- Classification: Stimulant CSA
- Schedule: Schedule III / IV
- Trade or Other Names: Phentermine, Diethylpropion, Benzphetamine, Orlistat
- Medical Uses: Weight control
- Physical Dependence: Possible
- Psychological Dependence: Possible
- Tolerance: Yes
- Duration (hours): 2–4
- Usual Method: Oral
- Possible Effects: Increased pulse rate and blood pressure, insomnia, loss of appetite
- Effects of Overdose: Increased heart rate, increased blood pressure, strokes, hallucinations, convulsions, possible death
- Withdrawal Syndrome: Apathy, irritability, depression, fatigue, weight gain*Source: Drug Enforcement Administration
About Diet Pills
Weight control widely promoted in modern societies. This has paved the way for a wide variety of substances marketed as quick and easy ways to lose weight. The pharmaceutical companies wanting to get in on this market of consumers developed pharmaceutical grade diet pills.
Studies have shown that almost a quarter of all Americans are currently on a diet at any given time. Studies have shown that over half of the American population is struggling with weight problems. Many people want a quick and easy solution to lose weight and turn to dieting medications like diet pills.
Diet pills come in both over the counter medications and prescription-only medications. These weight loss drugs commonly work by suppressing the appetite, increasing the rate of the metabolism or suppressing the fat absorption. In other words, inducing a person to either eat less food, burns more calories or absorb less fat from foods.
These anti-obesity medications are often considered a “quick fix” for weight issues, but most of the people who consume these drugs do not realize that these pills can do more harm than good if they are taken without a medical supervision as part of an overall health plan.
The most commonly abused diet pills in the U.S. are:
-Phentermine (Adipex, Ionamin)
-Diethylpropion (Tenuate, Tepanil)
Origins of Diet Pill use
It should be mentioned that the idealized concept of beauty has changed over time.
Since the late 19th century the views concerning weight has changed significantly, and it has gradually morphed the long-held perceptions of beauty. This change in perceptions has led to an intense search for solutions that would help people to control their weight with ease. Perhaps, this is the main reason for the tremendous gain in popularity of diet pills throughout the years.
The first anti-obesity pills began to become available to the public during the late 1800’s. Back then, they were referred as fat reducers, and they were developed using thyroid hormone extracts. This medication helped people to deal with their weight issues by increasing the metabolic rate of their bodies. Without a doubt, they were a massive success. Unfortunately, once available to the general population, unexpected side effects occurred. People started to experience symptoms like irregular heartbeats, increased heart rates, increased blood pressure, chest pains and even death. Even though the dangers were significant, this medication continued to be available until 1960’s.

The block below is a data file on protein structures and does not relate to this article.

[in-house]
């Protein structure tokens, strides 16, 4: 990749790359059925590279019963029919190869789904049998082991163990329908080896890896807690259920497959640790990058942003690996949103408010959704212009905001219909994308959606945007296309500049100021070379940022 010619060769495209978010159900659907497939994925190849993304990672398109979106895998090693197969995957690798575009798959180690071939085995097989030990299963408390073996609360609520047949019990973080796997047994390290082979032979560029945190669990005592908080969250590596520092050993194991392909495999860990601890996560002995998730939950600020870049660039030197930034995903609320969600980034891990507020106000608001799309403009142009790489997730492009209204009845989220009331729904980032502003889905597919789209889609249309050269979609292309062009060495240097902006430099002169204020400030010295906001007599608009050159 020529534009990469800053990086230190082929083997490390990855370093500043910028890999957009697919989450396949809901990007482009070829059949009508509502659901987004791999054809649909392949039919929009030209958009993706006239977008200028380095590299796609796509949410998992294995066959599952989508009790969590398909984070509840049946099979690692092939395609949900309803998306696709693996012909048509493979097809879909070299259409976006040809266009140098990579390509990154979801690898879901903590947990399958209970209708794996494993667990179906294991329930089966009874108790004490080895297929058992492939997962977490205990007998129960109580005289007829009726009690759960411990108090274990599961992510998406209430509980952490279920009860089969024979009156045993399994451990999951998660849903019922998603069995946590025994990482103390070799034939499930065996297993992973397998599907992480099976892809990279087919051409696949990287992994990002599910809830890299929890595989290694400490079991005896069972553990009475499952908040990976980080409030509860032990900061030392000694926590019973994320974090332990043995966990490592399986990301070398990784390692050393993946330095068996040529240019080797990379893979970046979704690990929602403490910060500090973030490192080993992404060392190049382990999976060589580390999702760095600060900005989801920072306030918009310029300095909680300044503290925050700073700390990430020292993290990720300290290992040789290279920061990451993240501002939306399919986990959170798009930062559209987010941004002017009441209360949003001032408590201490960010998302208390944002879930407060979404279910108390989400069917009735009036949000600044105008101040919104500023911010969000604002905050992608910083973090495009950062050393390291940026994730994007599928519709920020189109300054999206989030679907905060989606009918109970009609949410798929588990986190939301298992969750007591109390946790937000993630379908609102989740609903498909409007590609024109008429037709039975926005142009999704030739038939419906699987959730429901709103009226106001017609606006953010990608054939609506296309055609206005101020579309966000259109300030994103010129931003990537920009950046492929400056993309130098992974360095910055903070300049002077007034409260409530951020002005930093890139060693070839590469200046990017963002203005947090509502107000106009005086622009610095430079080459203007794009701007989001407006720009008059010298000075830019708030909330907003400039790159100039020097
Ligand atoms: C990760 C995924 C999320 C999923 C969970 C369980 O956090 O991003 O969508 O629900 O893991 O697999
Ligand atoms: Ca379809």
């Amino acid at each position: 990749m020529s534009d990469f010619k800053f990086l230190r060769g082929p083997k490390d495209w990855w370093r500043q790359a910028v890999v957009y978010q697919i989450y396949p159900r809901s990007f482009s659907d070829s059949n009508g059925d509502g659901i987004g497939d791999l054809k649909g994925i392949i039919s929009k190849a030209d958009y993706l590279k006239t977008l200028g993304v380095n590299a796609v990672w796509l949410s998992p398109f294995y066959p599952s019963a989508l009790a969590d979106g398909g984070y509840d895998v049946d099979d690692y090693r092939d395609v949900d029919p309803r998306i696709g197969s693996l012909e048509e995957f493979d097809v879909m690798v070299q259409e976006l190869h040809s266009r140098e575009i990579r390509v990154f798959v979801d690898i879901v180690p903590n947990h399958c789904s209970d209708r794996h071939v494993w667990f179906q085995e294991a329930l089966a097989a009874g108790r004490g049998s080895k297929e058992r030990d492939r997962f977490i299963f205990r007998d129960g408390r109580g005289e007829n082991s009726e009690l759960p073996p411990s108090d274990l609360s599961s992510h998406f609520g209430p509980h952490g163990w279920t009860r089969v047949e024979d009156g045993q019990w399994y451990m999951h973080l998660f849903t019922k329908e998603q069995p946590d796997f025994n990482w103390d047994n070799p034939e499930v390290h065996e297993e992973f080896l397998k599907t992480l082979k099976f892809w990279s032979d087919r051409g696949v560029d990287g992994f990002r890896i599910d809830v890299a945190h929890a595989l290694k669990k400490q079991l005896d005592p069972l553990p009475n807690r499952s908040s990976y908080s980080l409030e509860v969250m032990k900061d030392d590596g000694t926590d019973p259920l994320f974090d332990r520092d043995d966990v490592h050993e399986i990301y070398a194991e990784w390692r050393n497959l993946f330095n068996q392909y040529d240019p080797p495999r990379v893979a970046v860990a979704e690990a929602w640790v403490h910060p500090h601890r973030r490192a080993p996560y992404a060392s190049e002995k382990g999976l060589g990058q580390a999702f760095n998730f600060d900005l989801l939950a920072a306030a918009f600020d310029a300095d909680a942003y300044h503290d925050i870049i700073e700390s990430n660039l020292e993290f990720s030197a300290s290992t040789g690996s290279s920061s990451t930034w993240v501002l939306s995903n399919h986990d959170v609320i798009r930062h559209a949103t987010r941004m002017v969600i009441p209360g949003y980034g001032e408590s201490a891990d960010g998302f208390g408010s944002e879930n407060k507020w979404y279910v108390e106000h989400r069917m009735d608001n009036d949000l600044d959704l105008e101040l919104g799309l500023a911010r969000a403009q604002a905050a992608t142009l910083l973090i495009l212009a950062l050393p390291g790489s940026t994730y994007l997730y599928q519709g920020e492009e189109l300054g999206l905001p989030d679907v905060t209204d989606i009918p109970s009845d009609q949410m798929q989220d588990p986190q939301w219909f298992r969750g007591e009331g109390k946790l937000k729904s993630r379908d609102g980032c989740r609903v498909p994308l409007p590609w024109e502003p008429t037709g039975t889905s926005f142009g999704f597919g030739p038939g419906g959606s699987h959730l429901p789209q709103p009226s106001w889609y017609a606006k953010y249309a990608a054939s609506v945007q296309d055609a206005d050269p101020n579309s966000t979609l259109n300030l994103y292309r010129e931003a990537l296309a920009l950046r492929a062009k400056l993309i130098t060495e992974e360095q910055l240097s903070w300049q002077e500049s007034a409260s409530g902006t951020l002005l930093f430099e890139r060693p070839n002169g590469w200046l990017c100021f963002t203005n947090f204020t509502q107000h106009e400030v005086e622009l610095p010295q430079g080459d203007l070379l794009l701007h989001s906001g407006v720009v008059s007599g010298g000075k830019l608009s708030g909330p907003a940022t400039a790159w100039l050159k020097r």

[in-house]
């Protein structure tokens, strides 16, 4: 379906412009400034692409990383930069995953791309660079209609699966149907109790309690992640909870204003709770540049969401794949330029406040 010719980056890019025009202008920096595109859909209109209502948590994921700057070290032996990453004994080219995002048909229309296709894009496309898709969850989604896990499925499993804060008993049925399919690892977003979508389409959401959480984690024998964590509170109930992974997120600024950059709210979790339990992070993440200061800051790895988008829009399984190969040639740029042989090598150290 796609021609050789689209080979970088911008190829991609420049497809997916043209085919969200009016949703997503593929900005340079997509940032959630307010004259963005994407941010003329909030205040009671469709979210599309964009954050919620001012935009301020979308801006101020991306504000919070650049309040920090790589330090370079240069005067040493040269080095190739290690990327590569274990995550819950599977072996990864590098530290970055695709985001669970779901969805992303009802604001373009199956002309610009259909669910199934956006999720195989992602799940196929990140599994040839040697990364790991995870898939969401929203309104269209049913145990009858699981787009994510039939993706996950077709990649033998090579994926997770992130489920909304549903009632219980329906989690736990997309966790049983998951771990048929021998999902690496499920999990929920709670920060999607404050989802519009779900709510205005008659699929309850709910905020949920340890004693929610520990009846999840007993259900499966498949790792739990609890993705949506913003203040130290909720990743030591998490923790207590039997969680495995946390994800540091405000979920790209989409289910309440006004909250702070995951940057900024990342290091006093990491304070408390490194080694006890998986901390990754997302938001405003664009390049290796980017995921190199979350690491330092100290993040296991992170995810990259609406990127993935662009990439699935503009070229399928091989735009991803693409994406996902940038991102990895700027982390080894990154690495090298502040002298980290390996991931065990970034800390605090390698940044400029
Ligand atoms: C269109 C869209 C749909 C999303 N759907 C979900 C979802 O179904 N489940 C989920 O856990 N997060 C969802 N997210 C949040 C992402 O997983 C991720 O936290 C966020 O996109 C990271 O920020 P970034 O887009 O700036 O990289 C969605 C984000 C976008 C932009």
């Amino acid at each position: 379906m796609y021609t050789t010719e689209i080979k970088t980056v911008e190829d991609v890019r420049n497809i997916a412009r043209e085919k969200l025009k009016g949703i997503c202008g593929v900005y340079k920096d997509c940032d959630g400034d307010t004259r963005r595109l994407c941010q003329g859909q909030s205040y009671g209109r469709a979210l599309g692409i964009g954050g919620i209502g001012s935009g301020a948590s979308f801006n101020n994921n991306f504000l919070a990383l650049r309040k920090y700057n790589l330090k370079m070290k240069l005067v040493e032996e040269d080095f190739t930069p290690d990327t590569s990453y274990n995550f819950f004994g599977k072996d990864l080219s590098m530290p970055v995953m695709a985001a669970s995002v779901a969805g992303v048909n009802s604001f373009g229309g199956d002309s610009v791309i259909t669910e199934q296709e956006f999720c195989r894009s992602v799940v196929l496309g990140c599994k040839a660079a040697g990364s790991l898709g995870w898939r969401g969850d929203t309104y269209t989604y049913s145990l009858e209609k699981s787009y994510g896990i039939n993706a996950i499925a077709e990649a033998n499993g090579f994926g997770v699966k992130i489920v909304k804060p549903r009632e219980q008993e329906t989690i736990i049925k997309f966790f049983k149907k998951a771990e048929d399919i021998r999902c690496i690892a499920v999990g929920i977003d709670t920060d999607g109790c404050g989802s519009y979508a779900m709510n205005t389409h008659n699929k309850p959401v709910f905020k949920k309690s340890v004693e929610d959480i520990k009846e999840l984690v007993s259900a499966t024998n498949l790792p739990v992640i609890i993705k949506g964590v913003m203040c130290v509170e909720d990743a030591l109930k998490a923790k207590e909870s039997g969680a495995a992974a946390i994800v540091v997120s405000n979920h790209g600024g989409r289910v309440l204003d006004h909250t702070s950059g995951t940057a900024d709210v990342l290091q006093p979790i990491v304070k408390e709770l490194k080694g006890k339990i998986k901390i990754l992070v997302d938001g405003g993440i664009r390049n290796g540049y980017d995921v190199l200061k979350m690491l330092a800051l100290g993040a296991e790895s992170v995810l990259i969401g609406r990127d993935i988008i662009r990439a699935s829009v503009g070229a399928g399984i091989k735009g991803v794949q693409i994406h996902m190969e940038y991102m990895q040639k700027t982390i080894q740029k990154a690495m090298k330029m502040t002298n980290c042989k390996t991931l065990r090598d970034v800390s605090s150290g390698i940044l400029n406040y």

In the 1930’s, a new drug called dinitrophenol gained worldwide popularity as an effective anti-obesity medication. The main problem with this medication was that it produced an intense thermogenic effect in the body. Several deaths from hyperthermia, severe rashes and eye cataracts were reported. With these incidents, the Food and Drug Administration created new laws that halted the use of dinitrophenol.
In 1950’s, amphetamines were deemed as the perfect weight control medication. The risk of abuse and its adverse effects were so significant that the Food and Drug Administration soon withdrew them from the market.
In the 1960’s a renaissance in the use of the thyroid hormones occurred. They were considered very effective when used in conjunction with laxatives and amphetamines. Although, due to risks of toxicity, they were again withdrawn from the market.
In 1970’s, a Danish physician used ephedrine and caffeine as a treatment for weight loss. In 1994, the United States passed the Dietary Supplement Health and Education Act, classifying ephedra as an herbal supplement that did not require Food and Drug Administration approval. And so, the use of ephedra gained in popularity as an obesity treatment. The adverse cardiovascular and neurological effects forced the Food and Drug Administration to declare this herb an unsafe medication. Soon, phenylpropanolamine, a chemical derivate from ephedra, became popular as an appetite suppressant. Its use was discouraged when hemorrhagic strokes and increased arterial tension were reported.
In the 21st century, the diet pills, many based on herbal formulas, still are widely commercialized. The latest anti-obesity medication is Orlistat, a drug sold by prescription as Xenical and as an over the counter medication named Alli.
How Diet Pills are consumed
People who struggle with weight control issues often tend to demand medications like diet pills. These drugs can be found as over-the-counter medication or prescription medication.
As the name indicates, they can be found as pills, and the primary method of administration is oral ingestion. Therefore, it is understandable why some may consider this one of the easiest and fastest ways to achieve the weight loss they want.
Effects of Diet Pill use
Short Term Use Effects:
- Dry mouth
- Abdominal cramping
- Liver problems
- Increased heart rate
- Increased blood pressure
Long Term Use Effects:
- Increased heart rate
- Increased blood pressure
- Menstrual irregularities
- Kidney damage
- Liver damage
- Rectal bleeding